Egyptian Seif Eldin Mustafa, 59, made his first court appearance a day after allegedly hijacking a passenger plane and diverting it to Cyprus. He's reportedly told police he acted because he wanted to see his estranged wife and children. (Reuters)

A suspected hijacker who used a fake explosive belt to commandeer an Egyptian airliner flashed a victory sign Wednesday after a court in Cyprus ordered him held before possible terrorism-linked charges from an apparent desperate bid to see his estranged family.

Tuesday’s diversion of an EygptAir plane ended after a nearly six-hour standoff at Cyprus’s main airport in Larnaca and included several bizarre moments. In one, a grinning British hostage posed for a photo alongside the 59-year-old hijacker.

In a statement to Cypriot police, the suspect — identified as Seif Eldin Mustafa — described the hijacking as an attempt to make contact with his estranged wife and children, who live on the eastern Mediterranean island.

“When someone hasn’t seen his family for 24 years . . . what should one do?” said Mustafa’s statement, according to the Reuters news agency.

A man commandeered an EgyptAir flight from Alexandria with more than 55 passengers and crew aboard. The hijacker, identified as Seif Eldin Mustafa, surrendered to authorities. (Jason Aldag/The Washington Post)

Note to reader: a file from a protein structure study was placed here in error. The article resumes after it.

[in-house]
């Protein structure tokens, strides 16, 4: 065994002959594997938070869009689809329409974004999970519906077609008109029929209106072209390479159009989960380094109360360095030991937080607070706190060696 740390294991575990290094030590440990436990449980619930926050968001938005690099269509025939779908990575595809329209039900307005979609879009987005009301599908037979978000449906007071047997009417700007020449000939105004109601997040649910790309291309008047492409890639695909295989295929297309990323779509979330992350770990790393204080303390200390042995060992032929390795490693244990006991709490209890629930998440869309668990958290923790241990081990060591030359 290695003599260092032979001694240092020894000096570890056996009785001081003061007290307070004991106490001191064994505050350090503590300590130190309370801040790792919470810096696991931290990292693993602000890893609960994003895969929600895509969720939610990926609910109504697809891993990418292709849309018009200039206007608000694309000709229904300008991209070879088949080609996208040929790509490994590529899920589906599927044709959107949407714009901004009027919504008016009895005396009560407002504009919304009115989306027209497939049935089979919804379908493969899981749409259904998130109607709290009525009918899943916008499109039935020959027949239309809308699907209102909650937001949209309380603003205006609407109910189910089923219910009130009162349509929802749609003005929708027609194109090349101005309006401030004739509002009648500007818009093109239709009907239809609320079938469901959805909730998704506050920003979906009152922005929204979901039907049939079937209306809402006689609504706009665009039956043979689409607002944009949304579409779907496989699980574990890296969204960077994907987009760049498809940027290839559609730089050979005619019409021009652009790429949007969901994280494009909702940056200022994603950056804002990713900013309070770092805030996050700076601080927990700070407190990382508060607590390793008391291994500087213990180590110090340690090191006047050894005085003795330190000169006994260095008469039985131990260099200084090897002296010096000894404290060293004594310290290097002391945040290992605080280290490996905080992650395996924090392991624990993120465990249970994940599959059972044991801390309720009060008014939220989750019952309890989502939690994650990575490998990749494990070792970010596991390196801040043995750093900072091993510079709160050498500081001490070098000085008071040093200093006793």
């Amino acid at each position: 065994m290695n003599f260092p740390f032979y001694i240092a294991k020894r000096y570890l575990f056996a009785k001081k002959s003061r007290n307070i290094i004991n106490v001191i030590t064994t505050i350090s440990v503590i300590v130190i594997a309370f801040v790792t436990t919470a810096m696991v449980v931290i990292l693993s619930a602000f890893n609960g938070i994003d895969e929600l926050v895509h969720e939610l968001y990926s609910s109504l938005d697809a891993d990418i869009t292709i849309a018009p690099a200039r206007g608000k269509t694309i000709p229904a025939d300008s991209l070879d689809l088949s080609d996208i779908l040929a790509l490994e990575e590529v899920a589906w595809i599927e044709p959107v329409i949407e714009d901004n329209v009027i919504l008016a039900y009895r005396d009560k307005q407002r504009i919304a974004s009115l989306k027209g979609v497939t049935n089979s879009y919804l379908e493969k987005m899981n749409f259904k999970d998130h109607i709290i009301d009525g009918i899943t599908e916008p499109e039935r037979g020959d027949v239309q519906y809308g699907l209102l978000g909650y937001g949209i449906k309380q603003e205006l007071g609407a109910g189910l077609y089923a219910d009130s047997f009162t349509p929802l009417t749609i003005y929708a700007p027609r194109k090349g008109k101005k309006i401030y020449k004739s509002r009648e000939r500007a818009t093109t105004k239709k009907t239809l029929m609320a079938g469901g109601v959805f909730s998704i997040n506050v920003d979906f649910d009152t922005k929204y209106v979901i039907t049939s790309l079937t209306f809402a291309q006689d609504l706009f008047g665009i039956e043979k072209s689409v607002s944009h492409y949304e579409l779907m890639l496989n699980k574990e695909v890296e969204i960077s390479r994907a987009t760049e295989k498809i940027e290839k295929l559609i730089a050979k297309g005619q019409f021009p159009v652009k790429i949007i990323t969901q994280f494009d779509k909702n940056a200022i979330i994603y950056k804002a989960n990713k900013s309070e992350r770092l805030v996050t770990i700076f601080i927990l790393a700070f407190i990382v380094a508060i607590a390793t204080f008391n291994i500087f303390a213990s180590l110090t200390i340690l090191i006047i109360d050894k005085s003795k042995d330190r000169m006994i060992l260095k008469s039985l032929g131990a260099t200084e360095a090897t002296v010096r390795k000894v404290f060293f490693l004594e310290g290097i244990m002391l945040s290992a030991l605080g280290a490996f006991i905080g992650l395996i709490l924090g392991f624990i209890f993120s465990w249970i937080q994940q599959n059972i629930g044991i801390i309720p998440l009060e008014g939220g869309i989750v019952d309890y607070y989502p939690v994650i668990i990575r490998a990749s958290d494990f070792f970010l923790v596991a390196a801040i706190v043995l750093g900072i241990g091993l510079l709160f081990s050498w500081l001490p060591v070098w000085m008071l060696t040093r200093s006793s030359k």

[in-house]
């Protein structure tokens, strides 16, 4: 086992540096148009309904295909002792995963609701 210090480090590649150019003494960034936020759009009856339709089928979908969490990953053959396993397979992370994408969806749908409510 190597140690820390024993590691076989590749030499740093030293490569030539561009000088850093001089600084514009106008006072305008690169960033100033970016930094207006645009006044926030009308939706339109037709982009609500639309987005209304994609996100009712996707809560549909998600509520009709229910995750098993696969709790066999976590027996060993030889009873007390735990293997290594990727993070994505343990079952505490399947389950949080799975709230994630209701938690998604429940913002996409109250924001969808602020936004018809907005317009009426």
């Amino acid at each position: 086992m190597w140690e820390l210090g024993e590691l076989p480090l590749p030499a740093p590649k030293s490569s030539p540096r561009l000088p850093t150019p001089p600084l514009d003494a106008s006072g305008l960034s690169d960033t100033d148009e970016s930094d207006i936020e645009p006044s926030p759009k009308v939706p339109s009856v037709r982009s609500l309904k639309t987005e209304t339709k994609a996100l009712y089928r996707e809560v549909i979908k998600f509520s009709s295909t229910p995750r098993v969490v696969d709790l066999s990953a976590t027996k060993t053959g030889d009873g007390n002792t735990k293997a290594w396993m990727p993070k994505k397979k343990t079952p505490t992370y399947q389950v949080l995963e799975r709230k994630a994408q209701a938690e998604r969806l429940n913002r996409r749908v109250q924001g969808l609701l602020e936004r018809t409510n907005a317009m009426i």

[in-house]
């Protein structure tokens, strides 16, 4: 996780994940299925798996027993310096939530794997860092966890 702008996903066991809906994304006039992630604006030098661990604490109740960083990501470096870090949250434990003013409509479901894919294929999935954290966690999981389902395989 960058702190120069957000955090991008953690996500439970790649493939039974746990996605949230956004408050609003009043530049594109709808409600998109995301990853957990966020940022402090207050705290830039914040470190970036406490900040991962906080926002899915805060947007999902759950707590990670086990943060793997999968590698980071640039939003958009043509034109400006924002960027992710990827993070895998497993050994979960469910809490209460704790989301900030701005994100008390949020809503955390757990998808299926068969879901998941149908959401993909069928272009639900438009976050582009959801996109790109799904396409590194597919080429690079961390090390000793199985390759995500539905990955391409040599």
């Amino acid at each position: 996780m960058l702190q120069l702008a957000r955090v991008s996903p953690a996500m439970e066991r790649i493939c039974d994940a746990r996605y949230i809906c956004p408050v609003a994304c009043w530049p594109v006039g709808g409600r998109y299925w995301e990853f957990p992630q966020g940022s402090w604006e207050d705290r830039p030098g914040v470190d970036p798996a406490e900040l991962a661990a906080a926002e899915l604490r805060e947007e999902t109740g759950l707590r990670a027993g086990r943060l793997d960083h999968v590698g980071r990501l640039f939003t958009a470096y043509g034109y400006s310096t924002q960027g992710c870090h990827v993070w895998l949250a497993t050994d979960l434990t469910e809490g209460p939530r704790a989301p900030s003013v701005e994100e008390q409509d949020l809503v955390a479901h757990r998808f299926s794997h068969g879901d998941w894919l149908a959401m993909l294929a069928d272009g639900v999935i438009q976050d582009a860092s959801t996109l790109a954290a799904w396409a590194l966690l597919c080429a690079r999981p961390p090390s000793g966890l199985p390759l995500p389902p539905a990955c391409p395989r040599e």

A court in Larnaca ordered him held for eight days while prosecutors study possible charges that include threatening terrorist violence. As he left the courthouse, a handcuffed Mustafa made the V-for-victory sign.

Egypt, meanwhile, wants him back for potential prosecution. The country’s main prosecutor asked Cyprus to extradite Mustafa, Egyptian state TV reported.

Mustafa calmly walked off the plane and surrendered Tuesday after holding a handful of passengers and crew on board. The rest of the 72 people on board had been freed shortly after the plane landed in Cyprus.

Authorities say Mustafa demanded that the domestic Alexandria-to-Cairo flight be diverted to Cyprus, threatening to detonate a belt with explosives. Police later said the device was fake, apparently fashioned from mobile phone covers and wires.

On Tuesday, a Cypriot Foreign Ministry official, Alexandros Zenon, described Mustafa’s mental state as “unstable.”

In Britain, meanwhile, attention shifted to a passenger on the flight, Ben Innes, who posted a smiling “selfie” alongside the hijacker, whose purported bomb belt is visible.

“I figured if his bomb was real, I’d nothing to lose anyway,” Innes was quoted as saying by The Sun newspaper in Britain, “so I took a chance to get a closer look at it.”

Innes, a health and safety inspector from Leeds, said he asked the hijacker if he could take a photo.

“He just shrugged okay,” Innes told the newspaper,”so I stood by him and smiled for the camera while a stewardess did the snap. It has to be the best selfie ever.”

Read more:

What a horrific week of terrorism tells us about the world

A terror attack exposed Belgium’s security failings. Europe’s problem is far bigger.

Today's coverage from Post correspondents around the world